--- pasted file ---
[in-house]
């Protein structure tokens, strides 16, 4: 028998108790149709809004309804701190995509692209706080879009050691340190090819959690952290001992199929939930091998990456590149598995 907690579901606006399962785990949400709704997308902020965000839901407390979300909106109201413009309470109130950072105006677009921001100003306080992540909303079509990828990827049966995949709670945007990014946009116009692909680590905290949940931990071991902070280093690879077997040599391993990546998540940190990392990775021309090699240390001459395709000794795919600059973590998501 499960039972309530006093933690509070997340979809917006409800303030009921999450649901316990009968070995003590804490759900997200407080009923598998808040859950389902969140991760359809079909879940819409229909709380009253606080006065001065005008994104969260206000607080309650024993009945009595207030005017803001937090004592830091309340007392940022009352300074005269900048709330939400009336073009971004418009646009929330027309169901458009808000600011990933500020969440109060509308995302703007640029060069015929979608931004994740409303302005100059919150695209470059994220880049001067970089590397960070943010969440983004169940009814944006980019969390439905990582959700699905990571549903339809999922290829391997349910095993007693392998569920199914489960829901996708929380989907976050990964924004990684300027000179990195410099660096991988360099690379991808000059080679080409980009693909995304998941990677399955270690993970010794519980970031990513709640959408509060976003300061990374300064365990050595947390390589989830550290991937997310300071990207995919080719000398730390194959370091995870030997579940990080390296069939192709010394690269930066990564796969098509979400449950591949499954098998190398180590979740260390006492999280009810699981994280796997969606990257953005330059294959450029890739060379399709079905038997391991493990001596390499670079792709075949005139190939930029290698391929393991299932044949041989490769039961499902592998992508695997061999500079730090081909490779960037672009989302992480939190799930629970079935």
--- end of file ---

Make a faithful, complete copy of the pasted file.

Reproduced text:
[in-house]
């Protein structure tokens, strides 16, 4: 028998108790149709809004309804701190995509692209706080879009050691340190090819959690952290001992199929939930091998990456590149598995 907690579901606006399962785990949400709704997308902020965000839901407390979300909106109201413009309470109130950072105006677009921001100003306080992540909303079509990828990827049966995949709670945007990014946009116009692909680590905290949940931990071991902070280093690879077997040599391993990546998540940190990392990775021309090699240390001459395709000794795919600059973590998501 499960039972309530006093933690509070997340979809917006409800303030009921999450649901316990009968070995003590804490759900997200407080009923598998808040859950389902969140991760359809079909879940819409229909709380009253606080006065001065005008994104969260206000607080309650024993009945009595207030005017803001937090004592830091309340007392940022009352300074005269900048709330939400009336073009971004418009646009929330027309169901458009808000600011990933500020969440109060509308995302703007640029060069015929979608931004994740409303302005100059919150695209470059994220880049001067970089590397960070943010969440983004169940009814944006980019969390439905990582959700699905990571549903339809999922290829391997349910095993007693392998569920199914489960829901996708929380989907976050990964924004990684300027000179990195410099660096991988360099690379991808000059080679080409980009693909995304998941990677399955270690993970010794519980970031990513709640959408509060976003300061990374300064365990050595947390390589989830550290991937997310300071990207995919080719000398730390194959370091995870030997579940990080390296069939192709010394690269930066990564796969098509979400449950591949499954098998190398180590979740260390006492999280009810699981994280796997969606990257953005330059294959450029890739060379399709079905038997391991493990001596390499670079792709075949005139190939930029290698391929393991299932044949041989490769039961499902592998992508695997061999500079730090081909490779960037672009989302992480939190799930629970079935």